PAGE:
Sweden’s Hooked Foods Nets €3.8M Ahead of Vegan Salmon Launch

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Hooked Foods, the Swedish startup developing plant-based seafood alternatives, has raised €3.8 million in a new financing round. The funds will fuel the brand’s ongoing R&D and launch of its plant-based salmon product, adding to its existing “Toonish” tuna analogue already on the Swedish market. 

Hooked Foods has reeled in €3.8 million in a new funding round joined by Stockholm-based Brightly Ventures, German food tech investors Oyster Bay VC, and local celebrity singer Danny Saucedo. The Stockholm startup, which launched its first vegan tuna product in Swedish retail stores earlier this year, will be speeding up R&D and product expansion with the new funds. 

The latest financing comes after Hooked bagged $600,000 in seed funding last year, which attracted a number of alt-protein investors including Oslo-based accelerator Katapult Ocean, ProVeg, Kale United and Veg Capital. 

Launching vegan shredded salmon

Founded in 2019 by Emil Wasteson and Tom Johansson, Hooked’s range currently includes Toonish, a plant-based tuna alternative that is already available in Swedish retail chains and restaurants across the country. Made from soy, wheat protein, sunflower oil and algae, the alternative comes in three flavours. 

With the fresh funds, Hooked says it will be speeding up product innovation ahead of launching its next product, a plant-based shredded salmon, which it claims will be the first of its kind on the market. The product, which was first revealed back in June last year, will be developed using wet extrusion technology and will also contain seaweed and algae oil to provide omega-3 fatty acids. 

Commenting on the financing, co-founder and CEO Johansson said: “We’re very pleased that Brightly Ventures, Oyster Bay Venture Capital and artist Danny Saucedo want to join our journey towards a more sustainable marine ecosystem.”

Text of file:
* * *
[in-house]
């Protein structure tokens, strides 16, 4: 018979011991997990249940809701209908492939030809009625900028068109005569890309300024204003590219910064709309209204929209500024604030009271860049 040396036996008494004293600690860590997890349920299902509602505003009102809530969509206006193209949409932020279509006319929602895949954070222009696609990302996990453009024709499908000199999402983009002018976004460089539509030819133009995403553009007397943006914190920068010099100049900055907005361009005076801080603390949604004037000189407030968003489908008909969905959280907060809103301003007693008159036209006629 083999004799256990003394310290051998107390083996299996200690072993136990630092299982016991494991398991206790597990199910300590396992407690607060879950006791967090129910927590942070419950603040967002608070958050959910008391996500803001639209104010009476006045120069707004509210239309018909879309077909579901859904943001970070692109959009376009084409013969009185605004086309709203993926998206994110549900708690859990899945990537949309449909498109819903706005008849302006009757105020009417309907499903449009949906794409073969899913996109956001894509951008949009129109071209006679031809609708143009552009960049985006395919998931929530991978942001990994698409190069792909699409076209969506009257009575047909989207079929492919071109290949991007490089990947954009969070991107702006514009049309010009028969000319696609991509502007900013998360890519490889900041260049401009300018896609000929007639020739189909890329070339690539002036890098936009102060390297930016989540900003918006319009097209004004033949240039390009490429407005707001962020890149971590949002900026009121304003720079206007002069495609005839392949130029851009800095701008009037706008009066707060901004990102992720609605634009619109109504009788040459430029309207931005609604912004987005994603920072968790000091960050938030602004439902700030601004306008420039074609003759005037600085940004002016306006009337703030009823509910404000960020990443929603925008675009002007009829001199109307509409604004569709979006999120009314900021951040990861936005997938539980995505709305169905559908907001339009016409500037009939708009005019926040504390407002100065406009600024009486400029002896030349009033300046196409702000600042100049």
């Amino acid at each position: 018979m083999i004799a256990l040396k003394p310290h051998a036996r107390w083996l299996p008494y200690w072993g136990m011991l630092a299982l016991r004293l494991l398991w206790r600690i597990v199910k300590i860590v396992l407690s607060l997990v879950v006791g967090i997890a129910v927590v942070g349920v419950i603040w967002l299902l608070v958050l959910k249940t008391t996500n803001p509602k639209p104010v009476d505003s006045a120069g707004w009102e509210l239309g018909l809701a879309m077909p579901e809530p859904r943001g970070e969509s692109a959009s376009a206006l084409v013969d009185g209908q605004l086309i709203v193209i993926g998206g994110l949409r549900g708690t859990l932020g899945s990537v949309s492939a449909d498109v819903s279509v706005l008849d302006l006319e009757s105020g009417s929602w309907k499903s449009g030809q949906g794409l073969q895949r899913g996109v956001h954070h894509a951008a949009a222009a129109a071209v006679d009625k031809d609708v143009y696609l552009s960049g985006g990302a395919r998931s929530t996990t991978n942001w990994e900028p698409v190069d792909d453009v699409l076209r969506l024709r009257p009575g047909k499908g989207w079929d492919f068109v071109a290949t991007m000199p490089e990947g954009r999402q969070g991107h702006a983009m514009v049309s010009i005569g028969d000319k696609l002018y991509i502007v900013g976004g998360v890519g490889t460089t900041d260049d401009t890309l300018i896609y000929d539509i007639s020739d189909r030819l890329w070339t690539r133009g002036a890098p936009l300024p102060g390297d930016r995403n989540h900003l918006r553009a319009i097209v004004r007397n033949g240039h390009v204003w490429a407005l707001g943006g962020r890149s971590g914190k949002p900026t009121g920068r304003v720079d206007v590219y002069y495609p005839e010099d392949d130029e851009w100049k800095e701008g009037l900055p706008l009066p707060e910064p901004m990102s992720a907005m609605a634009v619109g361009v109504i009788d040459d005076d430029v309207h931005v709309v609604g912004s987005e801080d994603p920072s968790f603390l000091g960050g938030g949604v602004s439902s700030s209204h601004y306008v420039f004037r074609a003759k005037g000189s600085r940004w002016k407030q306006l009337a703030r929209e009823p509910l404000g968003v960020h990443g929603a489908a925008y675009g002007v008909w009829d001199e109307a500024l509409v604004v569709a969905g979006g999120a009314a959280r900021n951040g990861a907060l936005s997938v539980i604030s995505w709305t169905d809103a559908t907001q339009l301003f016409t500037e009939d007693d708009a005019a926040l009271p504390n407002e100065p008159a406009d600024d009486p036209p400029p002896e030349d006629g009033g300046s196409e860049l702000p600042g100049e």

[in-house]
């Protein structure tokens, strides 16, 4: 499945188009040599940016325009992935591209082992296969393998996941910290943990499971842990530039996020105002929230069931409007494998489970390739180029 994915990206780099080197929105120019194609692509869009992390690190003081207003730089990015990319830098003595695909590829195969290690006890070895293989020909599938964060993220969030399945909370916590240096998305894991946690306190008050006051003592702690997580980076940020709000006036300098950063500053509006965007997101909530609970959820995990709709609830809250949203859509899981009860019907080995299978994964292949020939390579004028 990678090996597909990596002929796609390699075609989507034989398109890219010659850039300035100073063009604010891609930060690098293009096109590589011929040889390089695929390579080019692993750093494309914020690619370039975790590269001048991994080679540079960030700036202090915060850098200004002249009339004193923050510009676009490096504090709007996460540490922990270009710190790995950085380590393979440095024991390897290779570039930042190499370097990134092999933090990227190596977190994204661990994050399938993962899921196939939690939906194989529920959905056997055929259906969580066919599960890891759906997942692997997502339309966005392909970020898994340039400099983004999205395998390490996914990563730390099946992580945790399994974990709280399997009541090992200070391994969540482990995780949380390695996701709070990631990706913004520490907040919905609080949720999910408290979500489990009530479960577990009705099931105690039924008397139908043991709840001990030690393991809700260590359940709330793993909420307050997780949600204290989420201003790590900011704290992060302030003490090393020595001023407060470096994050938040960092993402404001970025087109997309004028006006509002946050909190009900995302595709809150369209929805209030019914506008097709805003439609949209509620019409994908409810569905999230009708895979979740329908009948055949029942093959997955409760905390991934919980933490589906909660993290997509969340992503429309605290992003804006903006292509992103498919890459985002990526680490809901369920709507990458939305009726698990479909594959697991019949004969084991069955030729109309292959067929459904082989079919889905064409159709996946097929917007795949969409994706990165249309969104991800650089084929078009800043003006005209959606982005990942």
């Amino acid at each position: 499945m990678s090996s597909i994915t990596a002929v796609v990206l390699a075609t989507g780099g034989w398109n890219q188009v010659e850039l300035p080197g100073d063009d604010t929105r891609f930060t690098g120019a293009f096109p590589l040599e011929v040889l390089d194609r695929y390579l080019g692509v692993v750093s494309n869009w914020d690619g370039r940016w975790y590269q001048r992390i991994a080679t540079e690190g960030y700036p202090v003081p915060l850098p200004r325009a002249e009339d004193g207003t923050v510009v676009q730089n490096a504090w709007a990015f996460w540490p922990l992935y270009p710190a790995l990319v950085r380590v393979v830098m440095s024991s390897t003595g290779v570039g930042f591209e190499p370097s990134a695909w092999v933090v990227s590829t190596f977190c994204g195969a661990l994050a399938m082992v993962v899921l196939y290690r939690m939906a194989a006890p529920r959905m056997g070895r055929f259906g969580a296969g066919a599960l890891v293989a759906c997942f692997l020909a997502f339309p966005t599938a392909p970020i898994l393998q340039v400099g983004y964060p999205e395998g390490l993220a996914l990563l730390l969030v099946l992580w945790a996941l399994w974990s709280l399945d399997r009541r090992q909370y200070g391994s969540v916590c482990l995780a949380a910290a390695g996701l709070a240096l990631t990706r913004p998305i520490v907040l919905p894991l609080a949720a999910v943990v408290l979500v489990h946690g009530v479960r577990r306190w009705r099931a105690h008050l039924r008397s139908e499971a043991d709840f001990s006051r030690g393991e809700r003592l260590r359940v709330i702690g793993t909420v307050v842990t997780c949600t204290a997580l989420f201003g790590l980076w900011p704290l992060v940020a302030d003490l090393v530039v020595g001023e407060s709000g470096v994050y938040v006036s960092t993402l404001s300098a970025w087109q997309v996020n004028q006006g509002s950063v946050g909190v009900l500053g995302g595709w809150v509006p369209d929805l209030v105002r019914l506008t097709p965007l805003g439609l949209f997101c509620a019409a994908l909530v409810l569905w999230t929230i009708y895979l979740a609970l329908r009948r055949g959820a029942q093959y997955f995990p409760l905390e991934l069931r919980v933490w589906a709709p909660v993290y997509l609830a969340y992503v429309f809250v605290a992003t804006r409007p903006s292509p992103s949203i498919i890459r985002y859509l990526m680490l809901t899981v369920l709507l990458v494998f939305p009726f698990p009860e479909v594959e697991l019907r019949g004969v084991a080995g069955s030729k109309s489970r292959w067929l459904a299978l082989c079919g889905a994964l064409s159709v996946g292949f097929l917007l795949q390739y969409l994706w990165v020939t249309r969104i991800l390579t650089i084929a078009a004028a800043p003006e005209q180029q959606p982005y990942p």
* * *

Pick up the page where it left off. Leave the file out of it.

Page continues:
“The funds will chiefly be used to further expand our presence in Sweden, scale up the team and accelerate product development.” 

Alternative seafood investment

As awareness over overfishing and the plethora of environmental and social issues associated with commercial fishing grows, more investment has been pouring into the alternative seafood space.

The latest data, released by GFI earlier this month, showed that companies developing plant-based, cell-based and fermentation-derived alternatives to seafood had already raised $116 million within the first half of 2021, exceeding the total figure recorded in 2020. 

Not only have more startups focusing on seafood alternatives grown over recent years, from cell-based fish makers likme BlueNalu and Finless Foods to fermentation-based Aqua Cultured Foods, which has debuted the world’s first whole-muscle cut vegan seafood from microbes, established food players are now banking on the sector too. 

Nestlé, for instance, joined the alt-seafood industry last year with the launch of its plant-based tuna product under the Garden Gourmet brand. Asian food giants like Thai Union and Mitsubishi have instead backed BlueNalu’s cell-based technology with the hopes of commercialising the product in the Japanese and Thai markets in the coming years pending regulatory developments. 


All images courtesy of Hooked Foods. 


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